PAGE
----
This left Plunkett having saved Barclays $3.9 million, at the cost of selling short 150 bars (60,000 ounces) ($93.5 million) of gold. That is not self-evidently a good trade -- if prices rose by more than about 4 percent before he could cover, Plunkett would have a loss 5 -- but it's a pretty good idea. As it happens, Plunkett covered his position almost immediately -- by trading with Barclays' gold spot book -- at a loss of $114,000. 6
If you do the math, 7 that works out to a price of $1,560.40 per ounce, well above the barrier that Plunkett had just avoided.
Plunkett's customer, who despite buying digital options on gold was no idiot, had some suspicions about a 3:10 p.m. fixing that was $3.50 below the 3:00 p.m. starting price, $1.90 below the price at which Plunkett covered, 8 and just 46 cents below the barrier. So the customer called to complain, and Plunkett "provided an explanation that referred only to the significant selling in August COMEX Gold Futures" and somehow omitted his own selling. Then he had a change of heart: "After the weekend, on the morning of Monday 2 July 2012, Mr Plunkett sought out his line manager and informed him that he had traded during the 28 June 2012 Gold Fixing." And so eventually this was unraveled, Plunkett was fired, the customer was reimbursed, the FCA got involved, and Barclays ended up being fined £26 million today.
So, what did we learn? One, come on, this process is ridiculous. A big problem in Libor was that the cash traders who submitted Libor for banks were talking too much to the derivatives traders who wanted Libor manipulated for their own purposes. Much the same happened here -- Plunkett emailed his commodities colleagues that he was hoping for "a mini puke to 1558 for fixing," and that the "ideal" fix would be $1,558.75 9 -- but the problem here is almost worse. Plunkett, an exotic options trader, pretty much sat at the table for the spot gold fix: He knew the supply and demand at each level, and could put in his own orders at the fix, so he could manipulate it himself rather than having to persuade anyone to help him out.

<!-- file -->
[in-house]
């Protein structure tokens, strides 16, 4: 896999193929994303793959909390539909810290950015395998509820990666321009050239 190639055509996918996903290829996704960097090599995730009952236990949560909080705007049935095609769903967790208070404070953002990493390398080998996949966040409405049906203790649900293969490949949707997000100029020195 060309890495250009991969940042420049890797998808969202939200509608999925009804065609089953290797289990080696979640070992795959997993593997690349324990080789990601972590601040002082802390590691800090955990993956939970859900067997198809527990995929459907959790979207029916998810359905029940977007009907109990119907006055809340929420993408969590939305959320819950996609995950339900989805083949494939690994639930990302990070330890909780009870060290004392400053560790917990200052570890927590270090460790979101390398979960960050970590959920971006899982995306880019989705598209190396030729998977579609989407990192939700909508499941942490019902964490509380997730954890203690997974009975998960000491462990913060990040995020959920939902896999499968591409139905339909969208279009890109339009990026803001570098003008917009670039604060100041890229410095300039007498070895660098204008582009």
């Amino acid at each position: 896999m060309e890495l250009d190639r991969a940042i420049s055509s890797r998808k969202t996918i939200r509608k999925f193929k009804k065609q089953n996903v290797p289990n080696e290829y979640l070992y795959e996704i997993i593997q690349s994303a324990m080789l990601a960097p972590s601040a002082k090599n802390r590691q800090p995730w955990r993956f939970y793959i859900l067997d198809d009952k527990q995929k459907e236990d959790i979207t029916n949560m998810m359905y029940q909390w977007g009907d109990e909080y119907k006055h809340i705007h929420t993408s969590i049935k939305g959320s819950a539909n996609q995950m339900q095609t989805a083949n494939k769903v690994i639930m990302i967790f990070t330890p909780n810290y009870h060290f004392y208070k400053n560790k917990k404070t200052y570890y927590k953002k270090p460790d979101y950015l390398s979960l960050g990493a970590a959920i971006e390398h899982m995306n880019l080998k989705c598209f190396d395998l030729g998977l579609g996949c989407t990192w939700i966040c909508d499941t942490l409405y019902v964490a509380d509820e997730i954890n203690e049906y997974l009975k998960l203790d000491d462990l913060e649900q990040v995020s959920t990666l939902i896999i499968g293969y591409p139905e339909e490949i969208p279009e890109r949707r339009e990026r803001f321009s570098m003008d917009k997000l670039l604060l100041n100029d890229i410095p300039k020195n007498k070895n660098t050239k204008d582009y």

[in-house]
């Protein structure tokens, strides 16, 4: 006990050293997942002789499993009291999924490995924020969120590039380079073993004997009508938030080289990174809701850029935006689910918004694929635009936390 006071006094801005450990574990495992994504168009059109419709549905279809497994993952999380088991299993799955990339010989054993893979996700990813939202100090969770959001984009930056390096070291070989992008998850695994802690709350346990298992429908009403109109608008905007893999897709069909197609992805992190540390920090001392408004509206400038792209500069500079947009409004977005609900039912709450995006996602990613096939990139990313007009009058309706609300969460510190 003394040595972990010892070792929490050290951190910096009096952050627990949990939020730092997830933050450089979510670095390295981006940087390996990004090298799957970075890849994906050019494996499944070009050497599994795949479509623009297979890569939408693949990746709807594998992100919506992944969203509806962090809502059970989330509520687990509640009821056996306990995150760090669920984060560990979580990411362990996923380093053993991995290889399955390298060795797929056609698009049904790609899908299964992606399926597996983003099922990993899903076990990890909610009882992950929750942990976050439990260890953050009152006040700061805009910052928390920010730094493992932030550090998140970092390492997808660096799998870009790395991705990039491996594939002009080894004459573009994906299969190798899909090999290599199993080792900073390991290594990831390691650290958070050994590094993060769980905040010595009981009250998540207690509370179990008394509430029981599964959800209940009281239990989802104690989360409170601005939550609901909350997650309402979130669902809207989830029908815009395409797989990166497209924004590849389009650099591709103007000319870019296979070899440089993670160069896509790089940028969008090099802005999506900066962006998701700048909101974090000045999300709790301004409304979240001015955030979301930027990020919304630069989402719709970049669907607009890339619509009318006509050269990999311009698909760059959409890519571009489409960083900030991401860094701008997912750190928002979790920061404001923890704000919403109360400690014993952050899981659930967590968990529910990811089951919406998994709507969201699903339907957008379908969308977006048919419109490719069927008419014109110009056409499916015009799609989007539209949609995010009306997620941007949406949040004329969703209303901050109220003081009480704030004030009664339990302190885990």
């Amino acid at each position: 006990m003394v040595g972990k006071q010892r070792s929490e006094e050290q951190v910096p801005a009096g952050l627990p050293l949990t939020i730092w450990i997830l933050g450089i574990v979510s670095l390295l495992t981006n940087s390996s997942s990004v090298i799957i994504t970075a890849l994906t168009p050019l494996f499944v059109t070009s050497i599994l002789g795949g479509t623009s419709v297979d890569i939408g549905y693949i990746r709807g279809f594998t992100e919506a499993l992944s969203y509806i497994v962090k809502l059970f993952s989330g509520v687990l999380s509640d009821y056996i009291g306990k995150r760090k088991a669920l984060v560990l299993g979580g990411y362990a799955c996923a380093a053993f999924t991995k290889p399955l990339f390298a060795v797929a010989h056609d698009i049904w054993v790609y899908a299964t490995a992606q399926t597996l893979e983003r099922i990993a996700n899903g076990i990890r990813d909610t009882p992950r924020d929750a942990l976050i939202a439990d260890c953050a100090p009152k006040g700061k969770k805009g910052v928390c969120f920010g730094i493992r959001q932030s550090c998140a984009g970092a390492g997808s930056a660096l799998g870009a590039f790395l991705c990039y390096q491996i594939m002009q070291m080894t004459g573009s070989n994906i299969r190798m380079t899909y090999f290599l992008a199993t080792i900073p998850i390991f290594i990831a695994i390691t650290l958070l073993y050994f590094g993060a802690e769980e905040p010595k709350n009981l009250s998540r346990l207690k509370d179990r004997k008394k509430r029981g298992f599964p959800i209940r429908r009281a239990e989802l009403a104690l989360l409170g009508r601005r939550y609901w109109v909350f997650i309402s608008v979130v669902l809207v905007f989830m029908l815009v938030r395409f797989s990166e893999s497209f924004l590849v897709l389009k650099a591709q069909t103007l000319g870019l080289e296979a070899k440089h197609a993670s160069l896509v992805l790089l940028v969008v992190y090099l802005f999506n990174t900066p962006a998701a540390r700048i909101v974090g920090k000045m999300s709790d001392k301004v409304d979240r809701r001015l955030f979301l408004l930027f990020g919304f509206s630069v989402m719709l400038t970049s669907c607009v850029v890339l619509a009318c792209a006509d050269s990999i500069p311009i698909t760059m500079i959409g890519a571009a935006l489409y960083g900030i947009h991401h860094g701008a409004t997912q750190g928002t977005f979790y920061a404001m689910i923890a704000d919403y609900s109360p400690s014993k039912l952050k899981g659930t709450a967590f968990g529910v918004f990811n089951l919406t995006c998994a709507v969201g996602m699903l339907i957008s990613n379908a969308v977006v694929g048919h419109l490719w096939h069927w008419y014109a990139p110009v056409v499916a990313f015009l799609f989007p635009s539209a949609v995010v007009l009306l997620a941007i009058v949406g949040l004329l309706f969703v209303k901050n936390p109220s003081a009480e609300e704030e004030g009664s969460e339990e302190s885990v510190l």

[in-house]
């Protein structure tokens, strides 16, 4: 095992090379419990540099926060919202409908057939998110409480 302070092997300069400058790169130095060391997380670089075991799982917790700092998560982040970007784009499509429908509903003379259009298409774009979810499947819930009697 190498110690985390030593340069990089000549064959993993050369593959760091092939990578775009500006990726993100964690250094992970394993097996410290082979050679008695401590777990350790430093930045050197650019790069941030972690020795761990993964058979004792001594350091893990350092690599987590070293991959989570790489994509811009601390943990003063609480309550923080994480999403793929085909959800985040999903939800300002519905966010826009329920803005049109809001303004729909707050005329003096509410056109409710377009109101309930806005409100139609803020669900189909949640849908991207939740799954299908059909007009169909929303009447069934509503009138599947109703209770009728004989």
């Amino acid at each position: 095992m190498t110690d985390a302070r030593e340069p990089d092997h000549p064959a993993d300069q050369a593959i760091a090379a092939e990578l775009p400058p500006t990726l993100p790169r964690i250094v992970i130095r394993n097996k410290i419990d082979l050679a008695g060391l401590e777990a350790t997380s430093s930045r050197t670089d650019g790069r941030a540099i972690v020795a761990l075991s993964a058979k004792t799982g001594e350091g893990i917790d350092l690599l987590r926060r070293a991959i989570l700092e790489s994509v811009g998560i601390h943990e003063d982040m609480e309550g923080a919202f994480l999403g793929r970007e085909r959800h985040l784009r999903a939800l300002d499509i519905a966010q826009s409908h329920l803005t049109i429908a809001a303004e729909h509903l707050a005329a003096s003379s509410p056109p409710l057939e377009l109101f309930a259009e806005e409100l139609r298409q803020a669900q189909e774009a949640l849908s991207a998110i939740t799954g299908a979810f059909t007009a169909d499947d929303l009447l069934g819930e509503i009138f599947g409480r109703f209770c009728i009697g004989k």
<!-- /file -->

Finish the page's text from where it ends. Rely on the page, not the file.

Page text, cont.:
On the other hand, the problem is quite a bit less bad in that the gold fix is a market-clearing two-way auction, sort of, rather than just a made-up number like Libor. So it can't be manipulated costlessly and artificially like Libor; you gotta actually trade -- and take risk -- to move prices. So one thing about this case is that you shouldn't conclude too much from it. As the FCA says:
In the event involving Mr Plunkett on 28 June 2012, the difference between the price of gold in the Gold Fixing and the Barrier was relatively small. Were the difference between the price of gold in the Gold Fixing and the Barrier to have been larger, the likelihood of Customer A’s position in the Digital being ultimately affected by Mr Plunkett’s orders would have been lower, although still possible.
This is not quite a once-in-a-lifetime opportunity, but neither is it likely that the gold market is normally driven by large digital option expirations. But when you happen to have a digital expiration, and it happens to be big, and the price happens to be right around the barrier anyway, then yeah, I mean, how can you not manipulate it a bit? It's the unusual confluence of perfect circumstances that makes the manipulation irresistible.